PTSD / ED treatment

There are hope and solutions. If you are struggling with sexual dysfunction, you are not alone. What you are experiencing is a very real side effect, a cost, of war. In a perfect world, healthcare professionals would recognize this and start treatment automatically. But it is not so. I will come back to all the aids and possibilities further down in the text, but again, it is you who can address this.

The tired veteran stereotype does not exist

The stereotype of the “broken” veteran does not exist, but Western societal expectations of masculinity and virility have been created when it comes to soldiers. With PTSD, which is already a highly stigmatized disorder and diagnosis, sexual dysfunction can feel particularly offensive and stigmatizing to an injury that already has a devastating effect on self-esteem.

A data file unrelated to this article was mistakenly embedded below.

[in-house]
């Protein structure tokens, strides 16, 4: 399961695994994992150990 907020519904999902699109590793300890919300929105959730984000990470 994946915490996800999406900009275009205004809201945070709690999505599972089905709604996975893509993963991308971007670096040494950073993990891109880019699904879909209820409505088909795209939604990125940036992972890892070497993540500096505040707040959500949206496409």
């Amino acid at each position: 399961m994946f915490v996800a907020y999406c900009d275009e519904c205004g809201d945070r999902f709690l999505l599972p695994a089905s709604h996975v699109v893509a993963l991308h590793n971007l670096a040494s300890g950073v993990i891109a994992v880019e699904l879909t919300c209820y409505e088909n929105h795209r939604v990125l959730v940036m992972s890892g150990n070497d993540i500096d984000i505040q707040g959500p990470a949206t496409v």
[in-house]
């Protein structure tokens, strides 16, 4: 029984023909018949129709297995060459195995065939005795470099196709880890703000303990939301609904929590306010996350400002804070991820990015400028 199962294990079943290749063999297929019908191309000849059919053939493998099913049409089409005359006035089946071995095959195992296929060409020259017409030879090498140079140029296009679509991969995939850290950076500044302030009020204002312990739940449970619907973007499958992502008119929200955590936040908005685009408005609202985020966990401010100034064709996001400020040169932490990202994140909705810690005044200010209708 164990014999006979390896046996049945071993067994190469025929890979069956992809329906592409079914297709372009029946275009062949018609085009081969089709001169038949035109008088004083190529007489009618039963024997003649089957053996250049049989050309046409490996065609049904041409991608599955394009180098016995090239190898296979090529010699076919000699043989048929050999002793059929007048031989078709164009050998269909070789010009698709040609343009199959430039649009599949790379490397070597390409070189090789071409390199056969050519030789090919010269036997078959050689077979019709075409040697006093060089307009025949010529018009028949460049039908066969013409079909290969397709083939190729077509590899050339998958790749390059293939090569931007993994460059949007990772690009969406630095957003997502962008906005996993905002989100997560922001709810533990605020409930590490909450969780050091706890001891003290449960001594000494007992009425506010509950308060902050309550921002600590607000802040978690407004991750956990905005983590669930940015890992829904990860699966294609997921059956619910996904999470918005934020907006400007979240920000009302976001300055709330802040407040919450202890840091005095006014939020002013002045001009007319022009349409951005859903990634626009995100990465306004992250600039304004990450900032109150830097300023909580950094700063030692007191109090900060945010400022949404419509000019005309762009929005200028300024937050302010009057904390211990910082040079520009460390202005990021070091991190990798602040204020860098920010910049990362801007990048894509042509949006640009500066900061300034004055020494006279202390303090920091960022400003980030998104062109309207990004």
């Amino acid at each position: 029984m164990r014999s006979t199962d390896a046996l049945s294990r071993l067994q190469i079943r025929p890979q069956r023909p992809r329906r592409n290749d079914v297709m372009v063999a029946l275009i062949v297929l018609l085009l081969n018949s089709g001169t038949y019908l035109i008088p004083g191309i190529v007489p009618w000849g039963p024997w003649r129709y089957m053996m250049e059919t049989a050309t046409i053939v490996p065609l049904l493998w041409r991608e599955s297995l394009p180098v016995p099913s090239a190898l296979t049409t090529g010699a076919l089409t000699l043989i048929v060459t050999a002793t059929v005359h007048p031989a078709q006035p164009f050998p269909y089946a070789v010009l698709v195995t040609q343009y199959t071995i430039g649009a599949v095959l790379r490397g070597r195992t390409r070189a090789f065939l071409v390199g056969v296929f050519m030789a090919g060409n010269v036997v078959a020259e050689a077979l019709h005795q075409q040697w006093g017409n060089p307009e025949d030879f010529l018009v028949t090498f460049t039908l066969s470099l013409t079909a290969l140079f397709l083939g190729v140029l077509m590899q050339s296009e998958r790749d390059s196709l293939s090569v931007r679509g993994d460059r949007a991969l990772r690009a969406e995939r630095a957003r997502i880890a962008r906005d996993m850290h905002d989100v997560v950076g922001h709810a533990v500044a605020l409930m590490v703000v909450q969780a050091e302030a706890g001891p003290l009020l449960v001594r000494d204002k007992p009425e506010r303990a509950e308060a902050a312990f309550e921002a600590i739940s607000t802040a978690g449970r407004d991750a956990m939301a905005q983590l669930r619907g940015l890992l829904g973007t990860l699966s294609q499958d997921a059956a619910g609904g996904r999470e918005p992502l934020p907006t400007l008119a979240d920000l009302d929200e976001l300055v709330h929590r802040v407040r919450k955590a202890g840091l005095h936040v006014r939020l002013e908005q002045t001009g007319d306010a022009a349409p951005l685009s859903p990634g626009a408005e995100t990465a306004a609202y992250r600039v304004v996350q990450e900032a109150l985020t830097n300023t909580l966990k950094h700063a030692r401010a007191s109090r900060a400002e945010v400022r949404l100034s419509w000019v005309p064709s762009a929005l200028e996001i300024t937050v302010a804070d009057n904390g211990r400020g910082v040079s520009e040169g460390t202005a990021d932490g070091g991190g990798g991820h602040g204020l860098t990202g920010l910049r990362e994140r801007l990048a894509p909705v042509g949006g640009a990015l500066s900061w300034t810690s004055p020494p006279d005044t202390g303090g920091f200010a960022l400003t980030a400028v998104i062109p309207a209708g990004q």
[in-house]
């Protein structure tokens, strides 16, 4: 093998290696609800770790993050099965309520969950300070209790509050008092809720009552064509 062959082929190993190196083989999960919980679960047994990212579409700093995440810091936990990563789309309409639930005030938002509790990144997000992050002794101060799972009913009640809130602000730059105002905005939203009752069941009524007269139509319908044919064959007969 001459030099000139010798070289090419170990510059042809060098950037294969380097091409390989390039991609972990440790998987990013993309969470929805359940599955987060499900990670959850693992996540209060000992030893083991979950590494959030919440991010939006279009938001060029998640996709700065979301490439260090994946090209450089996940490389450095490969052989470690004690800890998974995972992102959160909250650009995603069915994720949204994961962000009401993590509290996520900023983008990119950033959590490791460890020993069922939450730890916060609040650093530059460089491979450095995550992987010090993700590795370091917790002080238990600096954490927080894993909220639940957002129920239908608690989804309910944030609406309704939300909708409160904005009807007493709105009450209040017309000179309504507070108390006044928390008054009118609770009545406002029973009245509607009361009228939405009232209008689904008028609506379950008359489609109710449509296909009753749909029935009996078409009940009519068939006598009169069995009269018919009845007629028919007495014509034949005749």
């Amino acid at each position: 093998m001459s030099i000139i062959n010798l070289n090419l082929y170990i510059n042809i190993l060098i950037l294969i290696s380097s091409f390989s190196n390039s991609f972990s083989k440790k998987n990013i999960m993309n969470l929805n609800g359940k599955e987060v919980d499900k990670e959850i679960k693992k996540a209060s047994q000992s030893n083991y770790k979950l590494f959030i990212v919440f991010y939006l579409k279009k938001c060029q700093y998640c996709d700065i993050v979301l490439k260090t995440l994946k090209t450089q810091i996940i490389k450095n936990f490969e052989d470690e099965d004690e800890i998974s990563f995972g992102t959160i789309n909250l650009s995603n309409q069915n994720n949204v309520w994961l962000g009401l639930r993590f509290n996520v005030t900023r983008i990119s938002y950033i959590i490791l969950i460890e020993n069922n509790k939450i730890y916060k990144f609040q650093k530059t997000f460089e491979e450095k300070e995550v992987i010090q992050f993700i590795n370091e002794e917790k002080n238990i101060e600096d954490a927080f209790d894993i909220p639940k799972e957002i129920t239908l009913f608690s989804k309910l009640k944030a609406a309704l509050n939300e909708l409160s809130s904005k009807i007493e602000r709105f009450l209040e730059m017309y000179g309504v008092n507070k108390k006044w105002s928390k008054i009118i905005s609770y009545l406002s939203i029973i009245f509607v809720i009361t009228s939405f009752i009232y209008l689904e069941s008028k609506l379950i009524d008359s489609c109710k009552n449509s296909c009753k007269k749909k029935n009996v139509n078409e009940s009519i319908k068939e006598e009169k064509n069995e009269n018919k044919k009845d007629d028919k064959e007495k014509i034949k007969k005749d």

In addition, these changes in self-esteem can be lasting. This means that once the physiological causes of the dysfunction are resolved, the accrued emotional and psychological damage can persist and continue the problem. Sexual health is a state of physical, emotional, mental and social well-being in relation to sexuality, and good sexual health provides a better quality of life. The opposite is equally true.

For many veterans, having a conversation about sexual performance is fraught with shame. Expressing difficulties with sex feels tantamount to acknowledging weakness, failure and demasculation. Conversely, the spouse may feel unattractive, unwanted, or unwanted. The road to healing seems to be full of opportunities to make mistakes and create more problems. Still, having just the first conversation with a therapist is the first step toward improving intimacy and attachment.

What Are the Treatments for PTSD?